New answers tagged chmod
Why is this happening: Probably because the permissions (prior to you changing them with "chmod g+rwxs") didn't allow for the group to modify the file. eg. your group only had read permissions, and the (o)ther group didn't have write permissions either... What does "g+rwxs" mean: For the (g)roup add (+) (r)ead, (w)rite, e(x)ecute, (s)UID permissions (as ...
You can do chown username:groupname file ... to change both simultaneously. It's changing two fields in the same (inode) structure so combining it saves two system calls (one for reading the current values and one for setting the modified vaules).
If what you also want is to copy the file somewhere (like its final destination), you might want to have a look at the install command: install -m 0777 -o root $sourcefile $destinationfile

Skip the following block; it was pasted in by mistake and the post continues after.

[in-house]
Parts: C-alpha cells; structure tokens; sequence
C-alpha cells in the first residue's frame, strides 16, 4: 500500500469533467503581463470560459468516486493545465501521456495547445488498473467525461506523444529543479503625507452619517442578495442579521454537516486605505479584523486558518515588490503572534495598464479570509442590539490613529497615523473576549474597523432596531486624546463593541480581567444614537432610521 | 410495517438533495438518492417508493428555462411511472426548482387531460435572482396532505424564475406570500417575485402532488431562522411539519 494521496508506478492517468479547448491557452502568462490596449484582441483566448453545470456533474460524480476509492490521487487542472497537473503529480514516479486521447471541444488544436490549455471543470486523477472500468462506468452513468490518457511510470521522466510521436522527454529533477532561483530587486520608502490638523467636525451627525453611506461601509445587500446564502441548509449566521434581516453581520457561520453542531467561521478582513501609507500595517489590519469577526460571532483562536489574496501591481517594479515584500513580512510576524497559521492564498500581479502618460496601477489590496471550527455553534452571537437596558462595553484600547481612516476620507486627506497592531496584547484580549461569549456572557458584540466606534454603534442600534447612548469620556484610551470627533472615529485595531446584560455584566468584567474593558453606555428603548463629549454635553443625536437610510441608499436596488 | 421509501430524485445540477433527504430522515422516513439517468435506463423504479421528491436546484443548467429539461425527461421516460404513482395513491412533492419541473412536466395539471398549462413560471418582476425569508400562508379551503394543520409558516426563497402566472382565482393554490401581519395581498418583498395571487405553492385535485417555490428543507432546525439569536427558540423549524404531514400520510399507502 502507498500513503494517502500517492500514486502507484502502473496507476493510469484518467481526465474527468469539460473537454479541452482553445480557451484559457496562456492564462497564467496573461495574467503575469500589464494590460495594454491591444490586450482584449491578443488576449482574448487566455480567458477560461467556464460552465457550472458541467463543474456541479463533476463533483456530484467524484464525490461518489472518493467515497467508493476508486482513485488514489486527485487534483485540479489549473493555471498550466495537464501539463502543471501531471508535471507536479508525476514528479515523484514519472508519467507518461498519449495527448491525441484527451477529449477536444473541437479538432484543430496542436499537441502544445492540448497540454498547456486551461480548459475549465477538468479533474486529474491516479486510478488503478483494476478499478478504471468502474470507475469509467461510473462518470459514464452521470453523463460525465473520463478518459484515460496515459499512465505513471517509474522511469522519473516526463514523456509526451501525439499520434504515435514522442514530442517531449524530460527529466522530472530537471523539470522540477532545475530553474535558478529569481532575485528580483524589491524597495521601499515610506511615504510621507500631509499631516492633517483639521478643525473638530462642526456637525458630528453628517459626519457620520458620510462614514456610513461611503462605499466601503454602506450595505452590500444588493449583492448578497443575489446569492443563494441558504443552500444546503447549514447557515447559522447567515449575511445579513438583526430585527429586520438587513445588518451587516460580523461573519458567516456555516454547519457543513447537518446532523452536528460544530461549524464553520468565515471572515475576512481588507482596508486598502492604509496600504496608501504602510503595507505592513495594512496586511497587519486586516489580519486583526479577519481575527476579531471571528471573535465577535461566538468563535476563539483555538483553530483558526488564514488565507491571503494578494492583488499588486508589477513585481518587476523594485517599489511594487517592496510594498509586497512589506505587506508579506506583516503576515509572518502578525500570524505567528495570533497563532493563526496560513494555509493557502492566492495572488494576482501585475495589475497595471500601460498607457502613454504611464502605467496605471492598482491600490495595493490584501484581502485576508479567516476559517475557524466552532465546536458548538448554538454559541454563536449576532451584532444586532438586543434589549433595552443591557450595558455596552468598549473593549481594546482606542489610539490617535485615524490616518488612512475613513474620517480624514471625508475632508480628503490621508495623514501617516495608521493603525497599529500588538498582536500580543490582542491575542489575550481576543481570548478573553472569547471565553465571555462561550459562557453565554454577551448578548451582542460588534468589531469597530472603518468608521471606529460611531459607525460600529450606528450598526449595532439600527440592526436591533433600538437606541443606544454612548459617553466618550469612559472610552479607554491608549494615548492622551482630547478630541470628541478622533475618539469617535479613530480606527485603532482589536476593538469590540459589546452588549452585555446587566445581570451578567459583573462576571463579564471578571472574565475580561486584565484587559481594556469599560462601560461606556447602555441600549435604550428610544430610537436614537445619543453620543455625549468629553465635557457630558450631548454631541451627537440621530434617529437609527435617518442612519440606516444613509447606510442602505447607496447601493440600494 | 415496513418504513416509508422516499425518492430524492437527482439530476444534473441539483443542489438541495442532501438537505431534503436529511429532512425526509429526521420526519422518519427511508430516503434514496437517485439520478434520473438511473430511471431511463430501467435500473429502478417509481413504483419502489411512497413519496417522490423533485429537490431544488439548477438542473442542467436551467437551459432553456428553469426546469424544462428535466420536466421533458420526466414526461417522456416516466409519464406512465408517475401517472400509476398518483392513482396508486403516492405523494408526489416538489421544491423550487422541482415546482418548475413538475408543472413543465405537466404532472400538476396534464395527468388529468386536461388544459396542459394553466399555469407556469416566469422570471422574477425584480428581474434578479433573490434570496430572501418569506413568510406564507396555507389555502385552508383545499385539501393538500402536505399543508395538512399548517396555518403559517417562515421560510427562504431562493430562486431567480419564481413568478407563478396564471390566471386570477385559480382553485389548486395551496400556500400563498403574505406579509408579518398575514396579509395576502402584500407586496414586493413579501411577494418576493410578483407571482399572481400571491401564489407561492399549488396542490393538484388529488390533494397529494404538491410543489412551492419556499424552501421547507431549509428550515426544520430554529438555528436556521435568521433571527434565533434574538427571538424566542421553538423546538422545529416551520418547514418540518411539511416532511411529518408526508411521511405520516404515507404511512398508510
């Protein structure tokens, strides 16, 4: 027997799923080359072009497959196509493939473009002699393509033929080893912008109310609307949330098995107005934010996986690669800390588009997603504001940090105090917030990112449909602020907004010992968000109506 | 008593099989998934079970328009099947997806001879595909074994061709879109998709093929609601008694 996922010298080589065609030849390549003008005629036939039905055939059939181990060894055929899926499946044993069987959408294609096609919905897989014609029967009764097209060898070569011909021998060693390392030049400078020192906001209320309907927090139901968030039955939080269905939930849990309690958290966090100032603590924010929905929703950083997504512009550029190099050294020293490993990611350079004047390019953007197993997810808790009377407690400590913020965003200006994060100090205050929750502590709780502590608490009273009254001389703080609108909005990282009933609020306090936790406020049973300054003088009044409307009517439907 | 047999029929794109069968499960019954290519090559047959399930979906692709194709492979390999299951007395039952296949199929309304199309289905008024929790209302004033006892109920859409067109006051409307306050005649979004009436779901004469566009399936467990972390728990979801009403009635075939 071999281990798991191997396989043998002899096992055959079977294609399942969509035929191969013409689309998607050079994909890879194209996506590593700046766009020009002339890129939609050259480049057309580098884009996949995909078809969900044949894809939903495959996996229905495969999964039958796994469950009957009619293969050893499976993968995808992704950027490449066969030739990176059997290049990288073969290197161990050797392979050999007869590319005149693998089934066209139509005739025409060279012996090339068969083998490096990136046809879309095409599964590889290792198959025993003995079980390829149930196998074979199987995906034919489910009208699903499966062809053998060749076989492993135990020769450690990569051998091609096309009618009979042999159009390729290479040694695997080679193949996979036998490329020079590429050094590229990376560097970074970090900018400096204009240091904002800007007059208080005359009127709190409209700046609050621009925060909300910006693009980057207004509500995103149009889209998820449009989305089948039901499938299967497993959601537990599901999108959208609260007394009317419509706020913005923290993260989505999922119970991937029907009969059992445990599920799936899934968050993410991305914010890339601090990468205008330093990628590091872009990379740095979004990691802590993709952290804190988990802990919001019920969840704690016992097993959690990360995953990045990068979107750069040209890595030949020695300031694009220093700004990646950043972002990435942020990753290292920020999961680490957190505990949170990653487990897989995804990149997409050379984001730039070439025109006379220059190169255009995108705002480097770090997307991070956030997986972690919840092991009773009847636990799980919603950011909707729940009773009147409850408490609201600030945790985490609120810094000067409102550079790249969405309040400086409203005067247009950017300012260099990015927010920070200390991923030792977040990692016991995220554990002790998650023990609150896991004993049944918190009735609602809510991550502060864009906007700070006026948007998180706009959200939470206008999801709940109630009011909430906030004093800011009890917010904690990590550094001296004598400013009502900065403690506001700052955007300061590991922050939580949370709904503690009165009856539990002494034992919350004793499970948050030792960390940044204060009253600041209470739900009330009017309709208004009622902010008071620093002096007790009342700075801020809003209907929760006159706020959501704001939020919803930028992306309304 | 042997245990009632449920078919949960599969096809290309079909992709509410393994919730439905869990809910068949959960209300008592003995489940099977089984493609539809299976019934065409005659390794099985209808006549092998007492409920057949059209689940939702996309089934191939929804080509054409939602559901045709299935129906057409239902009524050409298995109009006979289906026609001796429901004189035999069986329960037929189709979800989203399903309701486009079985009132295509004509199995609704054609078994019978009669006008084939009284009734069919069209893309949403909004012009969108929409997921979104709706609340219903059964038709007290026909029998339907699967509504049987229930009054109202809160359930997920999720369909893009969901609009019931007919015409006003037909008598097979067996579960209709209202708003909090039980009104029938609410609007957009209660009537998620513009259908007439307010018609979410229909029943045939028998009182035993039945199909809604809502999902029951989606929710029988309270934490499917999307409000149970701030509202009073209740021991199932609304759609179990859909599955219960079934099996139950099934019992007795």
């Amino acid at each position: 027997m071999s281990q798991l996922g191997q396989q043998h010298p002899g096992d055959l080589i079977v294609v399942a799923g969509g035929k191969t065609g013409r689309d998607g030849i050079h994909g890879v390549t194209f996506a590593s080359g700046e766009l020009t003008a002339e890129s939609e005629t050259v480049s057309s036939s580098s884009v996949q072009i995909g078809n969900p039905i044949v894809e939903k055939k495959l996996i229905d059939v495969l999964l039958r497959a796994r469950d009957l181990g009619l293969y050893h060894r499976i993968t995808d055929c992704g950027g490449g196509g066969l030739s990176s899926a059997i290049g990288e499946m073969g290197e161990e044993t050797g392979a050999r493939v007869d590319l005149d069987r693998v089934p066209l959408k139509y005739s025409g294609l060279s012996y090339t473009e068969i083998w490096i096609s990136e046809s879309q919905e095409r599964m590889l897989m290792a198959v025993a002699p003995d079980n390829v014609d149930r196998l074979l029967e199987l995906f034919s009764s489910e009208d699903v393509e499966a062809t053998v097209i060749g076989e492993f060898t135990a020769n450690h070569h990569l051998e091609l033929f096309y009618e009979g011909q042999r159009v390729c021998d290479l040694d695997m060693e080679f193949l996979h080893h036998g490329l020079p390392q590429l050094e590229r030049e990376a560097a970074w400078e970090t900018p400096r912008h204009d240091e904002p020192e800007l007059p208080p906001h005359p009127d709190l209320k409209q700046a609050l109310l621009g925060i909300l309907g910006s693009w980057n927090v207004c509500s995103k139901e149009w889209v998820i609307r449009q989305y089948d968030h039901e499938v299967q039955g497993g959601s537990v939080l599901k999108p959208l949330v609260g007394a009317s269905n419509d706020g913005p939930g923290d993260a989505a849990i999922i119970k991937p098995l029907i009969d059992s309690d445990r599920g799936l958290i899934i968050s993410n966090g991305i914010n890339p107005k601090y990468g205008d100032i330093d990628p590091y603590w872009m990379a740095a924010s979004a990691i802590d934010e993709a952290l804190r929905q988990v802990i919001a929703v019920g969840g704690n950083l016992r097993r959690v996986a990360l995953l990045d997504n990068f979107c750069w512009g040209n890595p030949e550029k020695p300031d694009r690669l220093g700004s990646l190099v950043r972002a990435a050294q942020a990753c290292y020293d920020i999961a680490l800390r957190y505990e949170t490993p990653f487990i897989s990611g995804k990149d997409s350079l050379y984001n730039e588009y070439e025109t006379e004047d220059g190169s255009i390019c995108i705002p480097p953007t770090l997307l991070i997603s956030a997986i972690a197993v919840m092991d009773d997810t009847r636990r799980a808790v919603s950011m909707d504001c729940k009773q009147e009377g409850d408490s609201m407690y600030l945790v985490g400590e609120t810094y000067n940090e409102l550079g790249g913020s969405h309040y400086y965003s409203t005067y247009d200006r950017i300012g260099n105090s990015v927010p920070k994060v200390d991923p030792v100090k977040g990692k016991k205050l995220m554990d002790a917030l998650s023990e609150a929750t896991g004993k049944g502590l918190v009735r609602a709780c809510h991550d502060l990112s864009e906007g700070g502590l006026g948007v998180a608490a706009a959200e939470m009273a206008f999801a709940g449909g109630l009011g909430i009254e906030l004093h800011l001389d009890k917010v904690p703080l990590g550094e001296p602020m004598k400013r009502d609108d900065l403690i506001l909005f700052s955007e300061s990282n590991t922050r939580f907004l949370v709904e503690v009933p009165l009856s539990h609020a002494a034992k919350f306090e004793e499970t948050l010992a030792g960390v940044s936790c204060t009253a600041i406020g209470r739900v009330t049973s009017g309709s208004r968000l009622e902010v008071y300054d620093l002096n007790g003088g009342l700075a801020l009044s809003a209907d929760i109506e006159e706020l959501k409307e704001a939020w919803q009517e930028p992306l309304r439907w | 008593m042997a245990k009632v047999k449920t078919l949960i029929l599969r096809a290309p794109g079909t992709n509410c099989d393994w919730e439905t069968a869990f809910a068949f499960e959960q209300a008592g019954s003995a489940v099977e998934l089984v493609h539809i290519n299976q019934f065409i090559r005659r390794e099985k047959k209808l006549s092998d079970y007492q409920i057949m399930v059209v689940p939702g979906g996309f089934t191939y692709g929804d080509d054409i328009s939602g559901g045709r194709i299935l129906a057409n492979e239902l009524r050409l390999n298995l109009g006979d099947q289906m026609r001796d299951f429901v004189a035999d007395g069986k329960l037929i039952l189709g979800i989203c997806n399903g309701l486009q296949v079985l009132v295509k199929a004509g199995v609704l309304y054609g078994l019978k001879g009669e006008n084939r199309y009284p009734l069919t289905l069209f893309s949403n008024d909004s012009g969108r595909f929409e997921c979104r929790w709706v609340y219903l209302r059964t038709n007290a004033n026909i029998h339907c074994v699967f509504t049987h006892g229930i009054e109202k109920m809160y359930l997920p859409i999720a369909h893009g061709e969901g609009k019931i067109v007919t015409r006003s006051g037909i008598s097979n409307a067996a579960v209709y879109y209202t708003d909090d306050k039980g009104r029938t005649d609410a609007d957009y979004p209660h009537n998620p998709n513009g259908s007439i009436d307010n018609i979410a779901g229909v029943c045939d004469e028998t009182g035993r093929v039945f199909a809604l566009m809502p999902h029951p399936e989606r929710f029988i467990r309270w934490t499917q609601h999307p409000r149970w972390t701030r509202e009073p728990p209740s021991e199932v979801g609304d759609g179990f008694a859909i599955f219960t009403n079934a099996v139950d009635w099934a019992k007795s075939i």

There is concept known as "UNIX-way". Each tool should perform one simple function. If one need a more complex function, he can combine smaller tools. The opposite is the monolitic design when all functionality is aggregated within one huge tool. If you want to do something complex - just write a script, invoking simple tools.
The file mode has no effect on whether or not the owner can chmod a file. $ chmod 000 foo $ ls -l foo ---------- 1 chris chris 0 May 6 13:55 foo $ chmod 700 foo $ ls -l foo -rwx------ 1 chris chris 0 May 6 13:55 foo You probably have bad permissions on the parent directory -- at the very least, your user needs the execute permission set on the directory ...
Either the filesystem is doesn't support setuid executables (because it's mounted with the nosuid option, or because it's a FUSE filesystem mounted by a non-root user), or there is a security framework such as SELinux or AppArmor that prevents setuid here (I don't think Ubuntu sets up anything like this though). That, or you didn't actually run these ...
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